At a press conference Thursday in New York, Facebook-subsidiary Instagram took the wraps off its latest feature: a private messaging service called Direct.
The Direct interface is pretty simple. From now on, when you take a picture or shoot a video using the Instagram app, you'll have two options – either share the media with all your followers, or choose a specific group of buddies. If you choose the latter option, a "conversation" – in Instagram-speak – will be created, and you'll be able to read comments or see "Likes" in real time.
"There [are] moments in our lives that we want to share, but that will be the most relevant only to a smaller group of people – an inside joke between friends captured on the go, a special family moment or even just one more photo of your new puppy," the Instagram press team wrote in a post today on the company blog. "Instagram Direct helps you share these moments."
To access Direct, you'll need to download the latest version of Instagram from the iTunes or Google Play stores.
In an interview with the Wall Street Journal, Rajeev Chand, the head of research at investment bank Rutberg & Company, said "messaging is a great idea for Instagram." He went on to reference Poke, a recently-released (and not particularly popular) iPhone app that allows users to quickly send text or media messages. "What teens do not want is a copycat, as Poke illustrated," Mr. Chand said.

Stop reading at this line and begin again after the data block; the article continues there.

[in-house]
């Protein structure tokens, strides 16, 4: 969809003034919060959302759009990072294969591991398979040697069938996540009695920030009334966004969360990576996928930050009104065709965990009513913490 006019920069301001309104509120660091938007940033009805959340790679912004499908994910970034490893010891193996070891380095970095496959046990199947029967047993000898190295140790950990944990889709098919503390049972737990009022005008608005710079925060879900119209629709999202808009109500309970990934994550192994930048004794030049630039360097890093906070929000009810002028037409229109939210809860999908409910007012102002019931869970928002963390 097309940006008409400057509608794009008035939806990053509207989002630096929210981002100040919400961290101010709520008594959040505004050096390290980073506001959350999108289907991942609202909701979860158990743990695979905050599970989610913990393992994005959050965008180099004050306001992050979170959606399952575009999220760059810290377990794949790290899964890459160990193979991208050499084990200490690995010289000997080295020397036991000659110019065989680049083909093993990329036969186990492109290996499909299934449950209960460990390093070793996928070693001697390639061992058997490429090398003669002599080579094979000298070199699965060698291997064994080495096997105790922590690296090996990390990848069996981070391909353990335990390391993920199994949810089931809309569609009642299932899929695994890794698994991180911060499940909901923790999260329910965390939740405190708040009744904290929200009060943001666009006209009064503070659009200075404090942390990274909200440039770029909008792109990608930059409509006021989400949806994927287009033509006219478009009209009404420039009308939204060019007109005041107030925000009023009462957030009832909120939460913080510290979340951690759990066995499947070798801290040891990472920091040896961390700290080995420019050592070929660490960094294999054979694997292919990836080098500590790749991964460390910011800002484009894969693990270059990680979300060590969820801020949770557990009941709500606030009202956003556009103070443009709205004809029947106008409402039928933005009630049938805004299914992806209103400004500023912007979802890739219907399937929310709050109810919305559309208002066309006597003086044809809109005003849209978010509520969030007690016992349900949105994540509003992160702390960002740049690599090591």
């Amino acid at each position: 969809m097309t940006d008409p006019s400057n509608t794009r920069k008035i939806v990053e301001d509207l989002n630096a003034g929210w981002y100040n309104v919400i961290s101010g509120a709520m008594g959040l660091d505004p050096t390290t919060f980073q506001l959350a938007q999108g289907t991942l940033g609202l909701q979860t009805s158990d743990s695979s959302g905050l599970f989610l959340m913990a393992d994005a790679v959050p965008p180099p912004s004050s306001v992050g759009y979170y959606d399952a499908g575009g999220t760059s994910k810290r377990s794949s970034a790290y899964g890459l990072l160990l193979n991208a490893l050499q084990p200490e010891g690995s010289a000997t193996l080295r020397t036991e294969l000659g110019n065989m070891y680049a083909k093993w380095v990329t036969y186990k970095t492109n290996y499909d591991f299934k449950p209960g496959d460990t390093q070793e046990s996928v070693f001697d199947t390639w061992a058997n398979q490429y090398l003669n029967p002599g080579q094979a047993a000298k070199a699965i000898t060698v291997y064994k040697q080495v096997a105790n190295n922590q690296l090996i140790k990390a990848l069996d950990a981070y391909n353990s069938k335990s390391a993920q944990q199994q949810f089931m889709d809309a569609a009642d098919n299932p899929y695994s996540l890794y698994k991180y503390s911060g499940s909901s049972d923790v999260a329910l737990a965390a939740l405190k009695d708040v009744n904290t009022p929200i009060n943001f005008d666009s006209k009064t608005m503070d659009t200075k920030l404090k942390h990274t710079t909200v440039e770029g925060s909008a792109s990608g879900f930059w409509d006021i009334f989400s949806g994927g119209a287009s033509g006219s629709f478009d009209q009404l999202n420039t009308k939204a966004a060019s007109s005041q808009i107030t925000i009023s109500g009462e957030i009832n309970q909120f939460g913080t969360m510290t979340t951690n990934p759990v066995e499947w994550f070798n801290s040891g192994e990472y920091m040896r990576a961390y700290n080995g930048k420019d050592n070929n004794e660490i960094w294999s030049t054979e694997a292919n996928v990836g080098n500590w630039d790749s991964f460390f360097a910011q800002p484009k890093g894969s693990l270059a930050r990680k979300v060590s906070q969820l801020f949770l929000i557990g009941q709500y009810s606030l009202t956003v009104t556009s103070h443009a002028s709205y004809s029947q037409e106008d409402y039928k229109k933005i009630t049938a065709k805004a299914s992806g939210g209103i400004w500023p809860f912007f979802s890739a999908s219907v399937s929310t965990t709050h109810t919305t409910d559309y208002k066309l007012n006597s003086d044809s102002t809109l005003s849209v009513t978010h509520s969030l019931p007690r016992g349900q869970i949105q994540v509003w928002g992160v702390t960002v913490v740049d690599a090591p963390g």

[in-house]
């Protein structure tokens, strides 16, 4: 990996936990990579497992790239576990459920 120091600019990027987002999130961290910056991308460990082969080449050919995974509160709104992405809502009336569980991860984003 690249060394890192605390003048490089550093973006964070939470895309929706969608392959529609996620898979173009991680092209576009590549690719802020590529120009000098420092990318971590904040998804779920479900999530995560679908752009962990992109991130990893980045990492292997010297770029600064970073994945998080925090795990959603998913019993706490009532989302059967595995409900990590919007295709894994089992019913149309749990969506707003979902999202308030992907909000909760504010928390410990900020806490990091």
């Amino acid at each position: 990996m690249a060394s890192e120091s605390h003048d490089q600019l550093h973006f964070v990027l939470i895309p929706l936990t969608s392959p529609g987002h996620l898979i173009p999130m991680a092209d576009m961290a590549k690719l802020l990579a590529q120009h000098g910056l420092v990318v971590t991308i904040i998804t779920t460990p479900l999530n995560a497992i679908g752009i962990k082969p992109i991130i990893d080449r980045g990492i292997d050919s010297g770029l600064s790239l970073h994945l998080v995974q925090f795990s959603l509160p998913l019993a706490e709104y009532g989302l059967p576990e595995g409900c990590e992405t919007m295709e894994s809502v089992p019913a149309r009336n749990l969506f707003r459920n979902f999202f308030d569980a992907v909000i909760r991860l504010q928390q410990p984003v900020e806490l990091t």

Not everyone, of course, was particularly wowed by the new Instagram feature. In a sharply-worded commentary over at CNET, Roger Cheng argues that Instagram is merely playing a long-shot game of "catch-up."
"Instagram is essentially trying to take on the giants of the instant message world. Good luck," Mr. Cheng writes. "There are a myriad of players in this area, including Apple's iMessage, WhatsApp, and even BlackBerry's BBM. These are established services that people are comfortable using when sending messages, photos, and video to specific people, and all come complete with their network of contacts."